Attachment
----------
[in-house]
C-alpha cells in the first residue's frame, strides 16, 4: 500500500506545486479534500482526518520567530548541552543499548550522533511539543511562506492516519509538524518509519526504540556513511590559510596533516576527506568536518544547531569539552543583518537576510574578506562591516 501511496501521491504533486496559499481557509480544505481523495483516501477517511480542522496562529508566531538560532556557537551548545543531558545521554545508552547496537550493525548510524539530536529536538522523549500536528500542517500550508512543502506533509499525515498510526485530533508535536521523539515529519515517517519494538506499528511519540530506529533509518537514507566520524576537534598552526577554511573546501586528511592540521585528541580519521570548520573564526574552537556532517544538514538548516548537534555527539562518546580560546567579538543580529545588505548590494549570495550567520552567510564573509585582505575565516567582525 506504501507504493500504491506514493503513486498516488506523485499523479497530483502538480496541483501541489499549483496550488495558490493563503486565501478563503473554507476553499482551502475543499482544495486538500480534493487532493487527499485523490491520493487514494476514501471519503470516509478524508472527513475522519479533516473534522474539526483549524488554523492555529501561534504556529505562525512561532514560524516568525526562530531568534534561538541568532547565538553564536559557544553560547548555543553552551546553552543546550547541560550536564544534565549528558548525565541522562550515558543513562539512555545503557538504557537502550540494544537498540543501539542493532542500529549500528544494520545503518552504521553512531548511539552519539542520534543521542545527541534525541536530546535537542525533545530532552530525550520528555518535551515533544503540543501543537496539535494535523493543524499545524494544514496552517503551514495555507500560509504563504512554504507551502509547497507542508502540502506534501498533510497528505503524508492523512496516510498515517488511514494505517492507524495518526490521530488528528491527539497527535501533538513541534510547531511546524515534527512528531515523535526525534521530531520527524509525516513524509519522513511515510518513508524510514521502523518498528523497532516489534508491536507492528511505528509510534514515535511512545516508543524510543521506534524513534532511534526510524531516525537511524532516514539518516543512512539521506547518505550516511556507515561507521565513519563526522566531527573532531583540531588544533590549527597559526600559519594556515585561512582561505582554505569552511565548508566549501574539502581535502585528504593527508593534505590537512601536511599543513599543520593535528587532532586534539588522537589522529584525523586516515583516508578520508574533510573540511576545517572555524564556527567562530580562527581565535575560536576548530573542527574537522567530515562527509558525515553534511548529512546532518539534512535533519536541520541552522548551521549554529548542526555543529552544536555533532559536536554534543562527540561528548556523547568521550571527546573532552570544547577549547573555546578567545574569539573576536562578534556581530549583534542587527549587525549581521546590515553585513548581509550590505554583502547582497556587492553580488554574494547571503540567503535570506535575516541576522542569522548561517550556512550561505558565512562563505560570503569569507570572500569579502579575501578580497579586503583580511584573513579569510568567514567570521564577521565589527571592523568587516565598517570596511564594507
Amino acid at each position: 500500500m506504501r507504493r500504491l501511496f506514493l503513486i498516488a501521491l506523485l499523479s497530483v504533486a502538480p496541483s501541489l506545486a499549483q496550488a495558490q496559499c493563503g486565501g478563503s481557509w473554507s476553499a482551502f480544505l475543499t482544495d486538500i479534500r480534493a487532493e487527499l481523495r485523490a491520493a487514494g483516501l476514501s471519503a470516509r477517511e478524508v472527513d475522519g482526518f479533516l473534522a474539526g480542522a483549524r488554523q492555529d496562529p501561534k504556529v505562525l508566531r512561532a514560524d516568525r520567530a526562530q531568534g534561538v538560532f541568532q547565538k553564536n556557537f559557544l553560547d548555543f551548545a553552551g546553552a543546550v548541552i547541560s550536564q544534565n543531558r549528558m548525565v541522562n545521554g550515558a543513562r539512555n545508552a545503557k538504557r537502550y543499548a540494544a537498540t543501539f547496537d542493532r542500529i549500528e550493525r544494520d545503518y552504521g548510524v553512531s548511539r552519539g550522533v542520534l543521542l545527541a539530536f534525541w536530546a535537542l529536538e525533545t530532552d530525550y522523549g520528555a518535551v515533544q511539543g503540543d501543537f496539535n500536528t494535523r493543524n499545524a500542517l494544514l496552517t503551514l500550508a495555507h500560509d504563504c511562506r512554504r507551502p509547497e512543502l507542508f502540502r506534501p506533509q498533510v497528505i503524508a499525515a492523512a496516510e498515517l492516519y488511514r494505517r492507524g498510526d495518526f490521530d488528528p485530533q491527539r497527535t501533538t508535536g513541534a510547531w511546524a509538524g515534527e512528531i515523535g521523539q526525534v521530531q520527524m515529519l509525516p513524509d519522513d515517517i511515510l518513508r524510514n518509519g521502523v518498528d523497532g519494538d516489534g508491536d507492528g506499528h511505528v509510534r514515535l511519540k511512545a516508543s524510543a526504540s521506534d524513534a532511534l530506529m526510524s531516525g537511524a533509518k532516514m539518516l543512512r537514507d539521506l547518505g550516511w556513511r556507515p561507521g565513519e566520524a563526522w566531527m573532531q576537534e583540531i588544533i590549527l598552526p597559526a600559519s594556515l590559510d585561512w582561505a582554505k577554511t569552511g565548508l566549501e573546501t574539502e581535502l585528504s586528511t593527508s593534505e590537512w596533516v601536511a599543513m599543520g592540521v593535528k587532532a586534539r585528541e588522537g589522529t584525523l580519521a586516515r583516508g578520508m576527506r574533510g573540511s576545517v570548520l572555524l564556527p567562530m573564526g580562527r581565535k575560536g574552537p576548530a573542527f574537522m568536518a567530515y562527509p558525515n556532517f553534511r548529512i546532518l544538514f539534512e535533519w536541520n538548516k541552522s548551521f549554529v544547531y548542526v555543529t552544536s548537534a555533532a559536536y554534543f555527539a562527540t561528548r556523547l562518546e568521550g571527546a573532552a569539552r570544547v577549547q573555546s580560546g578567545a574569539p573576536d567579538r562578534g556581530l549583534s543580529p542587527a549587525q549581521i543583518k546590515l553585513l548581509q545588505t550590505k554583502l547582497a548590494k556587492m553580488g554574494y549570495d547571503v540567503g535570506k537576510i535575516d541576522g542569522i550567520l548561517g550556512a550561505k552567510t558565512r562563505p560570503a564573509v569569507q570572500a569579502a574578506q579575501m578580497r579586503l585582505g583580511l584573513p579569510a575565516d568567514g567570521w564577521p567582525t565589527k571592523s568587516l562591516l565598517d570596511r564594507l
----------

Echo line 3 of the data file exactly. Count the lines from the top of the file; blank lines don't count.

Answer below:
Amino acid at each position: 500500500m506504501r507504493r500504491l501511496f506514493l503513486i498516488a501521491l506523485l499523479s497530483v504533486a502538480p496541483s501541489l506545486a499549483q496550488a495558490q496559499c493563503g486565501g478563503s481557509w473554507s476553499a482551502f480544505l475543499t482544495d486538500i479534500r480534493a487532493e487527499l481523495r485523490a491520493a487514494g483516501l476514501s471519503a470516509r477517511e478524508v472527513d475522519g482526518f479533516l473534522a474539526g480542522a483549524r488554523q492555529d496562529p501561534k504556529v505562525l508566531r512561532a514560524d516568525r520567530a526562530q531568534g534561538v538560532f541568532q547565538k553564536n556557537f559557544l553560547d548555543f551548545a553552551g546553552a543546550v548541552i547541560s550536564q544534565n543531558r549528558m548525565v541522562n545521554g550515558a543513562r539512555n545508552a545503557k538504557r537502550y543499548a540494544a537498540t543501539f547496537d542493532r542500529i549500528e550493525r544494520d545503518y552504521g548510524v553512531s548511539r552519539g550522533v542520534l543521542l545527541a539530536f534525541w536530546a535537542l529536538e525533545t530532552d530525550y522523549g520528555a518535551v515533544q511539543g503540543d501543537f496539535n500536528t494535523r493543524n499545524a500542517l494544514l496552517t503551514l500550508a495555507h500560509d504563504c511562506r512554504r507551502p509547497e512543502l507542508f502540502r506534501p506533509q498533510v497528505i503524508a499525515a492523512a496516510e498515517l492516519y488511514r494505517r492507524g498510526d495518526f490521530d488528528p485530533q491527539r497527535t501533538t508535536g513541534a510547531w511546524a509538524g515534527e512528531i515523535g521523539q526525534v521530531q520527524m515529519l509525516p513524509d519522513d515517517i511515510l518513508r524510514n518509519g521502523v518498528d523497532g519494538d516489534g508491536d507492528g506499528h511505528v509510534r514515535l511519540k511512545a516508543s524510543a526504540s521506534d524513534a532511534l530506529m526510524s531516525g537511524a533509518k532516514m539518516l543512512r537514507d539521506l547518505g550516511w556513511r556507515p561507521g565513519e566520524a563526522w566531527m573532531q576537534e583540531i588544533i590549527l598552526p597559526a600559519s594556515l590559510d585561512w582561505a582554505k577554511t569552511g565548508l566549501e573546501t574539502e581535502l585528504s586528511t593527508s593534505e590537512w596533516v601536511a599543513m599543520g592540521v593535528k587532532a586534539r585528541e588522537g589522529t584525523l580519521a586516515r583516508g578520508m576527506r574533510g573540511s576545517v570548520l572555524l564556527p567562530m573564526g580562527r581565535k575560536g574552537p576548530a573542527f574537522m568536518a567530515y562527509p558525515n556532517f553534511r548529512i546532518l544538514f539534512e535533519w536541520n538548516k541552522s548551521f549554529v544547531y548542526v555543529t552544536s548537534a555533532a559536536y554534543f555527539a562527540t561528548r556523547l562518546e568521550g571527546a573532552a569539552r570544547v577549547q573555546s580560546g578567545a574569539p573576536d567579538r562578534g556581530l549583534s543580529p542587527a549587525q549581521i543583518k546590515l553585513l548581509q545588505t550590505k554583502l547582497a548590494k556587492m553580488g554574494y549570495d547571503v540567503g535570506k537576510i535575516d541576522g542569522i550567520l548561517g550556512a550561505k552567510t558565512r562563505p560570503a564573509v569569507q570572500a569579502a574578506q579575501m578580497r579586503l585582505g583580511l584573513p579569510a575565516d568567514g567570521w564577521p567582525t565589527k571592523s568587516l562591516l565598517d570596511r564594507l